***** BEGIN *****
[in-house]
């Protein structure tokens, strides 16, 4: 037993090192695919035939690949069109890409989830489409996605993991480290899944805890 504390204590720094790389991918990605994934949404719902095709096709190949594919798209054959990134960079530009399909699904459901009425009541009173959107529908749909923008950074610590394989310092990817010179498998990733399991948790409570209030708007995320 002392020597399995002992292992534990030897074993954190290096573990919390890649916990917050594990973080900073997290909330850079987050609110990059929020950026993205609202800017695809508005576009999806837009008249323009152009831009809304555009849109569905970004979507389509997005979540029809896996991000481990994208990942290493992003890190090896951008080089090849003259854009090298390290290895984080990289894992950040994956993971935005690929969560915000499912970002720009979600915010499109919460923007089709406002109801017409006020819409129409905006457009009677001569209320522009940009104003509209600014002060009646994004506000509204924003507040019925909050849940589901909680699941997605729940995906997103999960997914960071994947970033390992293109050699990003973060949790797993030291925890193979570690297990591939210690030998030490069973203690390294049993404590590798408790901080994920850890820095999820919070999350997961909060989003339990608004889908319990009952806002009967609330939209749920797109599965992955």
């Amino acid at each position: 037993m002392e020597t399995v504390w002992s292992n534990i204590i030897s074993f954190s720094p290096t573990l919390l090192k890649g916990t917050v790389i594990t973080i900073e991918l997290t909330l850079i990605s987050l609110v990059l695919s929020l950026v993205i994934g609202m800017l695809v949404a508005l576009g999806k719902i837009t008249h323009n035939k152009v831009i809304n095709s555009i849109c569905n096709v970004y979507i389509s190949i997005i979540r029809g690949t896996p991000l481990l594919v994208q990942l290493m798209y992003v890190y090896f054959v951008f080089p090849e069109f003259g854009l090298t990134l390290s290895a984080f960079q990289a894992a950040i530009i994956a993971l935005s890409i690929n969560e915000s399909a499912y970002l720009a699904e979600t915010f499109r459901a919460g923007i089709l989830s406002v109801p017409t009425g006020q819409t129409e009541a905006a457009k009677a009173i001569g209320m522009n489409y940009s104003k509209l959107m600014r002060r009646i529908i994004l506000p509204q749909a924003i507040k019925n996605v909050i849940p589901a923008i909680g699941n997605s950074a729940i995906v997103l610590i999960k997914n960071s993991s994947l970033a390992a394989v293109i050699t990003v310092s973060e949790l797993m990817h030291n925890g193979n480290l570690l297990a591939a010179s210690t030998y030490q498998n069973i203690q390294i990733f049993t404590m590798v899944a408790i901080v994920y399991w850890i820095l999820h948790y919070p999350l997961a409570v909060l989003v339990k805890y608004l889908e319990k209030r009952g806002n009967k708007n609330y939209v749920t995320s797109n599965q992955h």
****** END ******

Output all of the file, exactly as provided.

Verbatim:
[in-house]
């Protein structure tokens, strides 16, 4: 037993090192695919035939690949069109890409989830489409996605993991480290899944805890 504390204590720094790389991918990605994934949404719902095709096709190949594919798209054959990134960079530009399909699904459901009425009541009173959107529908749909923008950074610590394989310092990817010179498998990733399991948790409570209030708007995320 002392020597399995002992292992534990030897074993954190290096573990919390890649916990917050594990973080900073997290909330850079987050609110990059929020950026993205609202800017695809508005576009999806837009008249323009152009831009809304555009849109569905970004979507389509997005979540029809896996991000481990994208990942290493992003890190090896951008080089090849003259854009090298390290290895984080990289894992950040994956993971935005690929969560915000499912970002720009979600915010499109919460923007089709406002109801017409006020819409129409905006457009009677001569209320522009940009104003509209600014002060009646994004506000509204924003507040019925909050849940589901909680699941997605729940995906997103999960997914960071994947970033390992293109050699990003973060949790797993030291925890193979570690297990591939210690030998030490069973203690390294049993404590590798408790901080994920850890820095999820919070999350997961909060989003339990608004889908319990009952806002009967609330939209749920797109599965992955």
């Amino acid at each position: 037993m002392e020597t399995v504390w002992s292992n534990i204590i030897s074993f954190s720094p290096t573990l919390l090192k890649g916990t917050v790389i594990t973080i900073e991918l997290t909330l850079i990605s987050l609110v990059l695919s929020l950026v993205i994934g609202m800017l695809v949404a508005l576009g999806k719902i837009t008249h323009n035939k152009v831009i809304n095709s555009i849109c569905n096709v970004y979507i389509s190949i997005i979540r029809g690949t896996p991000l481990l594919v994208q990942l290493m798209y992003v890190y090896f054959v951008f080089p090849e069109f003259g854009l090298t990134l390290s290895a984080f960079q990289a894992a950040i530009i994956a993971l935005s890409i690929n969560e915000s399909a499912y970002l720009a699904e979600t915010f499109r459901a919460g923007i089709l989830s406002v109801p017409t009425g006020q819409t129409e009541a905006a457009k009677a009173i001569g209320m522009n489409y940009s104003k509209l959107m600014r002060r009646i529908i994004l506000p509204q749909a924003i507040k019925n996605v909050i849940p589901a923008i909680g699941n997605s950074a729940i995906v997103l610590i999960k997914n960071s993991s994947l970033a390992a394989v293109i050699t990003v310092s973060e949790l797993m990817h030291n925890g193979n480290l570690l297990a591939a010179s210690t030998y030490q498998n069973i203690q390294i990733f049993t404590m590798v899944a408790i901080v994920y399991w850890i820095l999820h948790y919070p999350l997961a409570v909060l989003v339990k805890y608004l889908e319990k209030r009952g806002n009967k708007n609330y939209v749920t995320s797109n599965q992955h």